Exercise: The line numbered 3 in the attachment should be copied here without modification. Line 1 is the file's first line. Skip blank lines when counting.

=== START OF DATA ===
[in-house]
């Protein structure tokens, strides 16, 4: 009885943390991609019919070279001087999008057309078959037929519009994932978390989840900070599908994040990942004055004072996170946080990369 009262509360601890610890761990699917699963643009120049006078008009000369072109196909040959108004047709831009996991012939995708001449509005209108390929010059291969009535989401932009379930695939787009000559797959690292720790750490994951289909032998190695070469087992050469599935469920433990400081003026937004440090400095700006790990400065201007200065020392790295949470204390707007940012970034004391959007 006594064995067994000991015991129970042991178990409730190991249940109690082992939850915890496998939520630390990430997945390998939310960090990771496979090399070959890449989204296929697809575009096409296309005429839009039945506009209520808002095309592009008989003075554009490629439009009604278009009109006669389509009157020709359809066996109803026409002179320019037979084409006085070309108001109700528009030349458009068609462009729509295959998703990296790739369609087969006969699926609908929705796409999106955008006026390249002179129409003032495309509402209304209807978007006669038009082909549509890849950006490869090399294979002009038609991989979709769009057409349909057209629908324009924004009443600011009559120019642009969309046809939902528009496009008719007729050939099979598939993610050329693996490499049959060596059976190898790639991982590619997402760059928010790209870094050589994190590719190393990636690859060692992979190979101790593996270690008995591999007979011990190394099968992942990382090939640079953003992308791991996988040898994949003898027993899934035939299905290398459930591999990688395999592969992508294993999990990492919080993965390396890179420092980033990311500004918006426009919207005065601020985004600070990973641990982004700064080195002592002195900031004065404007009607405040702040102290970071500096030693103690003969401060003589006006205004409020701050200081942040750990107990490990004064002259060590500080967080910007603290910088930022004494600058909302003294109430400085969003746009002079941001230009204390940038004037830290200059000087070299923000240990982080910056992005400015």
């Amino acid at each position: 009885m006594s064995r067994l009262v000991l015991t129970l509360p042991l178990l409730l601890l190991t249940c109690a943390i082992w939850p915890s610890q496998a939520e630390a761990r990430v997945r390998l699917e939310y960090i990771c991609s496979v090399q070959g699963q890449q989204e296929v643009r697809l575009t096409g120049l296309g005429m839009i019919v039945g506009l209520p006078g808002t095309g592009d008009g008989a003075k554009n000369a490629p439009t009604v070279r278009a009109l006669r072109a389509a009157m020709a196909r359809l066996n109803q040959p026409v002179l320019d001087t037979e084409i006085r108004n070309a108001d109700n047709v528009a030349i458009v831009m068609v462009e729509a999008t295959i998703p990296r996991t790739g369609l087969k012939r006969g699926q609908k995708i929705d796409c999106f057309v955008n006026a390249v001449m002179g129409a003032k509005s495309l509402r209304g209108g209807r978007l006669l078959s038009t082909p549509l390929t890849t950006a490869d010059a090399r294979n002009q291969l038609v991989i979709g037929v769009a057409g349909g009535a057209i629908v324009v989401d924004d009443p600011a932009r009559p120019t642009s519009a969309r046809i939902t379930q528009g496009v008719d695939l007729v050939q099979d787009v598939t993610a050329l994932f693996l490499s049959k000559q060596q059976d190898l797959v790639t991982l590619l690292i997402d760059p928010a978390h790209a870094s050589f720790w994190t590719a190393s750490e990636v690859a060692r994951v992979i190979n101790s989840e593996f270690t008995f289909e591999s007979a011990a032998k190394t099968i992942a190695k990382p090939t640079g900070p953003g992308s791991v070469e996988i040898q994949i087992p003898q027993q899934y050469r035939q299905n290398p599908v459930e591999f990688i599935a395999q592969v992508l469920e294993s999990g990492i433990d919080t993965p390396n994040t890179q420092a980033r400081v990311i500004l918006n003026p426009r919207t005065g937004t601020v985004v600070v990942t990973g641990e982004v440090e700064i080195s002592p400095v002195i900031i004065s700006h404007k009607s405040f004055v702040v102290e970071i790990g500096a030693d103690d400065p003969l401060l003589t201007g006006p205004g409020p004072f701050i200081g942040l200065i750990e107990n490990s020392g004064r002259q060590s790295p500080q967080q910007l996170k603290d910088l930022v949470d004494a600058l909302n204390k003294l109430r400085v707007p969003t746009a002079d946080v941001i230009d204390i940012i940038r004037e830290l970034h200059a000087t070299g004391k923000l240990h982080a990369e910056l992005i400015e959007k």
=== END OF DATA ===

């Amino acid at each position: 009885m006594s064995r067994l009262v000991l015991t129970l509360p042991l178990l409730l601890l190991t249940c109690a943390i082992w939850p915890s610890q496998a939520e630390a761990r990430v997945r390998l699917e939310y960090i990771c991609s496979v090399q070959g699963q890449q989204e296929v643009r697809l575009t096409g120049l296309g005429m839009i019919v039945g506009l209520p006078g808002t095309g592009d008009g008989a003075k554009n000369a490629p439009t009604v070279r278009a009109l006669r072109a389509a009157m020709a196909r359809l066996n109803q040959p026409v002179l320019d001087t037979e084409i006085r108004n070309a108001d109700n047709v528009a030349i458009v831009m068609v462009e729509a999008t295959i998703p990296r996991t790739g369609l087969k012939r006969g699926q609908k995708i929705d796409c999106f057309v955008n006026a390249v001449m002179g129409a003032k509005s495309l509402r209304g209108g209807r978007l006669l078959s038009t082909p549509l390929t890849t950006a490869d010059a090399r294979n002009q291969l038609v991989i979709g037929v769009a057409g349909g009535a057209i629908v324009v989401d924004d009443p600011a932009r009559p120019t642009s519009a969309r046809i939902t379930q528009g496009v008719d695939l007729v050939q099979d787009v598939t993610a050329l994932f693996l490499s049959k000559q060596q059976d190898l797959v790639t991982l590619l690292i997402d760059p928010a978390h790209a870094s050589f720790w994190t590719a190393s750490e990636v690859a060692r994951v992979i190979n101790s989840e593996f270690t008995f289909e591999s007979a011990a032998k190394t099968i992942a190695k990382p090939t640079g900070p953003g992308s791991v070469e996988i040898q994949i087992p003898q027993q899934y050469r035939q299905n290398p599908v459930e591999f990688i599935a395999q592969v992508l469920e294993s999990g990492i433990d919080t993965p390396n994040t890179q420092a980033r400081v990311i500004l918006n003026p426009r919207t005065g937004t601020v985004v600070v990942t990973g641990e982004v440090e700064i080195s002592p400095v002195i900031i004065s700006h404007k009607s405040f004055v702040v102290e970071i790990g500096a030693d103690d400065p003969l401060l003589t201007g006006p205004g409020p004072f701050i200081g942040l200065i750990e107990n490990s020392g004064r002259q060590s790295p500080q967080q910007l996170k603290d910088l930022v949470d004494a600058l909302n204390k003294l109430r400085v707007p969003t746009a002079d946080v941001i230009d204390i940012i940038r004037e830290l970034h200059a000087t070299g004391k923000l240990h982080a990369e910056l992005i400015e959007k």